China’s Great Firewall is blocking around 311k domains, 41k by accident
- Academics tested 534 million domains during a nine-month period between April and December 2020.
- They found that the Chinese Great Firewall blocks 311,000 domains.
- Most of the blocked sites are newly registered domains, followed by sites hosting business and pornographic content.
In the largest study of its kind, a team of academics from four US and Canadian universities said they were able to determine the size of China’s Great Firewall internet censorship capabilities.
In a research project that lasted nine months, from April to December 2020, academics developed a system called GFWatch that accessed domains from inside and outside China’s internet space and then measured how the Great Firewall (GFW) would tamper with the connection at the DNS level in order to prevent Chinese users from accessing a domain, or an external entity accessing Chinese internal sites.
Using GFWatch, researchers said they tested 534 million distinct domains, accessing around 411 million domains on a daily basis in order to record and then verify that the blocks were persistent.
After nine months of compiling data, they found that China’s Great Firewall currently blocks around 311,000 domains, with 270,000 blocks working as intended, while 41,000 domains appear to have been blocked by accident.
The research team said these latter domains appear to have been blocked accidentally when Chinese authorities tried to block a shorter domain and used a broad DNS filtering regular expression (regex) that did not account for situations where that shorter domain was also part of a longer domain name, indirectly banning other sites.
For example, researchers said that when Chinese authorities blocked access to reddit.com, they also accidentally blocked access to booksreddit.com, geareddit.com, and 1,087 other sites.
The research team also used the list of 311,000 blocked domains to determine what type of content Chinese authorities usually block.
Using domain categorization services like FortiGuard, researchers said that around 40% of the blocked sites were newly registered domains and which Chinese authorities decided to block by default until they could categorize and whitelist their content.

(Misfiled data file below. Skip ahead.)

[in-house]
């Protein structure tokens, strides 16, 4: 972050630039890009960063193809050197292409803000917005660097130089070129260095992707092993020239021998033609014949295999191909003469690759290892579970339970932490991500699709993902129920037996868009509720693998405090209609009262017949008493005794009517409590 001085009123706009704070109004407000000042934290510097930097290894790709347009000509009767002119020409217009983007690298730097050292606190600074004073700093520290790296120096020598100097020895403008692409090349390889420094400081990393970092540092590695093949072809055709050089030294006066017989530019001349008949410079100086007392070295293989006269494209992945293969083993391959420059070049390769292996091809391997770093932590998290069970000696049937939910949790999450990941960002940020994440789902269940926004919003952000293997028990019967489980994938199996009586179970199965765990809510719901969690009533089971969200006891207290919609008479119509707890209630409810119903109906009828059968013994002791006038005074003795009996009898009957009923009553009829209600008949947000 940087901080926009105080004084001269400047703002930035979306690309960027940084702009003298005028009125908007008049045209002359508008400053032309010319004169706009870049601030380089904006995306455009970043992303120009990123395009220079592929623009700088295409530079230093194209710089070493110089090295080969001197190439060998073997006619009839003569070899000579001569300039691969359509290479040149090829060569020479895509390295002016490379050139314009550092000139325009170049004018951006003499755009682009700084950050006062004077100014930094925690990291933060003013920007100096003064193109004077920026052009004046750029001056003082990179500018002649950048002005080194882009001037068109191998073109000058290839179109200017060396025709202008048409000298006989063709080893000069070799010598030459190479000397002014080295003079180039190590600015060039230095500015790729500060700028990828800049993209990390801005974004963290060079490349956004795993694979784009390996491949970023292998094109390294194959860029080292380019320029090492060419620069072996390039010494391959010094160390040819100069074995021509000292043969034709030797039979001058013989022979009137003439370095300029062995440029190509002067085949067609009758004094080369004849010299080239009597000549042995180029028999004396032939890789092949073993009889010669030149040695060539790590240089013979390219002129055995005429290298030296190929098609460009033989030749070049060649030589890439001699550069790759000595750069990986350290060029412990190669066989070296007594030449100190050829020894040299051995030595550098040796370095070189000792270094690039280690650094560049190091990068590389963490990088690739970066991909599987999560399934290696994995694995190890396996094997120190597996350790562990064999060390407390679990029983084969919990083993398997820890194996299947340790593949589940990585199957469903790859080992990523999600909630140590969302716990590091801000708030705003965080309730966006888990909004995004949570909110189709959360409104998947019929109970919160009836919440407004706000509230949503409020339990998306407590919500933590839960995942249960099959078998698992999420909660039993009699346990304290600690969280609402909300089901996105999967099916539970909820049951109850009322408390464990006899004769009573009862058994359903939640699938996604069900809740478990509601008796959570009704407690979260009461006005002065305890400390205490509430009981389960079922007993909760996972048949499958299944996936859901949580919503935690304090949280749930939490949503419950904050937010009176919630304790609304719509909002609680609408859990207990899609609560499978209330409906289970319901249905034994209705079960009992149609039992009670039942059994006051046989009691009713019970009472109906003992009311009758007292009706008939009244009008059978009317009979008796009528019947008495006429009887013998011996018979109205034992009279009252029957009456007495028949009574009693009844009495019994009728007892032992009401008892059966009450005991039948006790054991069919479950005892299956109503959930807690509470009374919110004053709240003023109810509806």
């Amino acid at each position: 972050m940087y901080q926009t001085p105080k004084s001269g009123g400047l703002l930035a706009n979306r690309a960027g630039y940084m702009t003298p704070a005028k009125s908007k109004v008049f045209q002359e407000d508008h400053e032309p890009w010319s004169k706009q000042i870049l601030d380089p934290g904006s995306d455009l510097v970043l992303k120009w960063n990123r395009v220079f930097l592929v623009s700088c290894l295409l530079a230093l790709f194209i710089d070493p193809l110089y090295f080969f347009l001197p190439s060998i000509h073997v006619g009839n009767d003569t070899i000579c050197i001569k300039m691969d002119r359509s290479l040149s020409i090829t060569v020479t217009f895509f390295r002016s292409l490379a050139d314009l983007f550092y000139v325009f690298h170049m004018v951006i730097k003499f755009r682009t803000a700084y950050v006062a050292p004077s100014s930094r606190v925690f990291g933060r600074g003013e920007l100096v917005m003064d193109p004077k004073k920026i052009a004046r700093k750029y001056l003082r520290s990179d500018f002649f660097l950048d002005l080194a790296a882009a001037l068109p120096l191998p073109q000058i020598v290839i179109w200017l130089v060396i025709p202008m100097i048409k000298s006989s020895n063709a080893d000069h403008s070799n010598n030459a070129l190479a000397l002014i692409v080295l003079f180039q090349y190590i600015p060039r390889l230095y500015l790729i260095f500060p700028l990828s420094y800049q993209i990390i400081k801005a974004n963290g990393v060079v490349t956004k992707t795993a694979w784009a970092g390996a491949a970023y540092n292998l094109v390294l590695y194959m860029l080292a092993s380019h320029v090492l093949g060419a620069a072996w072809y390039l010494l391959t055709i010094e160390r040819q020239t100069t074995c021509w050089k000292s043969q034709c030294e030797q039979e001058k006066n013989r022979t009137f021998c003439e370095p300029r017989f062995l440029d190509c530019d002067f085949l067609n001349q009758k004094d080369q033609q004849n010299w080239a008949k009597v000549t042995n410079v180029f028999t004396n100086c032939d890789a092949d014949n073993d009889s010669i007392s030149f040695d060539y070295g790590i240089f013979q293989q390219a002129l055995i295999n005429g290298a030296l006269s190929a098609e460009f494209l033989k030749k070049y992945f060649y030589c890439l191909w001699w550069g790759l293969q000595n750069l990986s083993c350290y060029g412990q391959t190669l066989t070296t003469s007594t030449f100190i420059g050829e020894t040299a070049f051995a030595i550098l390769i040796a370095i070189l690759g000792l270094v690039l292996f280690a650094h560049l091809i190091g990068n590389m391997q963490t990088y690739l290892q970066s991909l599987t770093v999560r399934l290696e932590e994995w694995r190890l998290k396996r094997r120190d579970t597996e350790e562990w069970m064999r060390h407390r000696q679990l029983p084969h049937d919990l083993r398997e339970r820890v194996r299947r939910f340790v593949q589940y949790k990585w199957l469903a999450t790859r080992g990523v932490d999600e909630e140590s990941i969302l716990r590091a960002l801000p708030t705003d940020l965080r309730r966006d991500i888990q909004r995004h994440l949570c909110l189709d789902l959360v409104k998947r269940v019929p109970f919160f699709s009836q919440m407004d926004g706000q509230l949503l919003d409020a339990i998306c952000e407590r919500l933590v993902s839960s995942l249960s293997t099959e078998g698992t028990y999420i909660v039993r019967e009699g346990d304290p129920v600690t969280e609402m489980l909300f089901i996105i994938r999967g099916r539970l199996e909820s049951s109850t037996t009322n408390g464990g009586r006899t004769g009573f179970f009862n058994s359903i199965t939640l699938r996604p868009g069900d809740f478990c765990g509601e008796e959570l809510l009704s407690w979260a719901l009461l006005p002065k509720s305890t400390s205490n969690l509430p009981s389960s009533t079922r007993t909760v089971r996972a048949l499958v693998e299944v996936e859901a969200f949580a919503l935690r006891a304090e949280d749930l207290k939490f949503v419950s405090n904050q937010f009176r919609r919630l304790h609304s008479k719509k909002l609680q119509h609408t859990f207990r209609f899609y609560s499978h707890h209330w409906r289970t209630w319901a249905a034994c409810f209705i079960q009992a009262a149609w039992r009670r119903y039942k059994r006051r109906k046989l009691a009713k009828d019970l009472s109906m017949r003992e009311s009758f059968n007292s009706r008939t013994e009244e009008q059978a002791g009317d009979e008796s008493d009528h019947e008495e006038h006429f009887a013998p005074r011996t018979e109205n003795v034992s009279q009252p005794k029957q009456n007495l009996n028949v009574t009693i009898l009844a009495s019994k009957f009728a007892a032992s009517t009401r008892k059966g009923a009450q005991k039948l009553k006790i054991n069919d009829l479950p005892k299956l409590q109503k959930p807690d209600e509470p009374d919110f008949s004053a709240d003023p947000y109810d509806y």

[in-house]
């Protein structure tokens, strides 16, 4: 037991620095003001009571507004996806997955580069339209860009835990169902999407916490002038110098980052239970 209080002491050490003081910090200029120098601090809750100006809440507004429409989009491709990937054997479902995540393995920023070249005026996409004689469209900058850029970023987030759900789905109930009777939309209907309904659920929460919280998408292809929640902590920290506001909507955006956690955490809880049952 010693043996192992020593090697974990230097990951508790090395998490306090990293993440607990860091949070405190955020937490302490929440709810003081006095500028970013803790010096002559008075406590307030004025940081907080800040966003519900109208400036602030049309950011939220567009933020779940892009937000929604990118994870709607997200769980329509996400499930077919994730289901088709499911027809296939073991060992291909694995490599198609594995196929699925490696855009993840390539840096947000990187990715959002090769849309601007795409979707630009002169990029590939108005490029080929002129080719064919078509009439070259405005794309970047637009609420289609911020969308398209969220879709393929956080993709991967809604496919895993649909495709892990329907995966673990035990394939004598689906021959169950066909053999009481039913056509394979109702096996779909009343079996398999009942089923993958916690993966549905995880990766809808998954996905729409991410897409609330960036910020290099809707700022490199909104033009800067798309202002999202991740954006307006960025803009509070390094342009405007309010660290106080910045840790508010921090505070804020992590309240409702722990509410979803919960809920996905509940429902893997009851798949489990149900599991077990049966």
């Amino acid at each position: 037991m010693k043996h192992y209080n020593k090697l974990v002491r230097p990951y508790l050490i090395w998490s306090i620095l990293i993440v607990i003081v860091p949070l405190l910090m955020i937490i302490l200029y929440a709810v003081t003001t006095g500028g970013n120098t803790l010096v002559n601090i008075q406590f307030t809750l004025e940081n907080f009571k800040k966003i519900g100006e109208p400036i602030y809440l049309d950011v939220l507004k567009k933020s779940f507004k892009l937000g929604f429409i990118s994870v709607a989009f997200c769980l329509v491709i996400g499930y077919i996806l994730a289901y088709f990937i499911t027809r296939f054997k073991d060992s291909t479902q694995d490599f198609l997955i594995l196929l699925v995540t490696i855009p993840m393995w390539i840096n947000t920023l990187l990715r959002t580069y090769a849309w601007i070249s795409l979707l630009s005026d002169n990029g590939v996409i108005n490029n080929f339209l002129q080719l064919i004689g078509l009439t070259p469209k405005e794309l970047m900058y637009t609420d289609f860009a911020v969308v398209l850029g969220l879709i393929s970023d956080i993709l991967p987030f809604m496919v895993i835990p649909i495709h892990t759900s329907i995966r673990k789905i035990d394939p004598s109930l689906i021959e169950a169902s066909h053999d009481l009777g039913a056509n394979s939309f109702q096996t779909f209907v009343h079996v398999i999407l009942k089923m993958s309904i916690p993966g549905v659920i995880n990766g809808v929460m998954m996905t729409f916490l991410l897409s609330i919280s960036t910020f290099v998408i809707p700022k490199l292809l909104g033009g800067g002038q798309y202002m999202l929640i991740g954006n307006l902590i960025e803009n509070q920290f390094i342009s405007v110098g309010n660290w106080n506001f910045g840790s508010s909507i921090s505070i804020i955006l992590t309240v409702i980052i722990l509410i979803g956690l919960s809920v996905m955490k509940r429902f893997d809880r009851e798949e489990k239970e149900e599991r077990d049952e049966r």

However, when removing these results, the research team said that the most blocked domains usually hosted business-related content, followed by domains hosting pornography, and then domains dedicated to information technology (IT).
Other types of blocked domains included sites hosting tools to avoid the Great Firewall blocks, gambling sites, personal blogs, entertainment sites, news and media sites, and domains hosting malicious/malware content.
Furthermore, as the project took place and the coronavirus pandemic grew in intensity last year, researchers also spotted COVID-19-related domains being added to the GFW filtering rules in real time.
This included blocks for domains like covid19classaction.it, covid19song.info, covidcon.org, ccpcoronavirus.com, covidhaber.net, and covid-19truth.info, with some of the sites being dedicated to blaming the coronavirus pandemic on the Chinese state.
Around 1,800 popular domains blocked by the Great Firewall
“We find that most domains blocked by the GFW are unpopular and do not appear on lists of most popular websites,” researchers said.
Of a sample of 138,700 domains, academics said that only 1.3% (~1,800) sites are among the top 100,000 most popular sites on the internet (according to the Tranco ranking).
In addition, using GFWatch, the researchers said they also spotted cases where China’s DNS-based blocks—which usually involve altering DNS records returned to Chinese users—have also accidentally polluted DNS records outside China’s internet space, inside the networks of several DNS providers, for at least 77,000 sites.
Additional details about the study and its results can be found in a research paper titled “How Great is the Great Firewall? Measuring China’s DNS Censorship,” authored by academics from Stony Brook University, the University of Massachusetts, University of California, Berkeley, and the Citizen Lab at the University of Toronto, in Canada.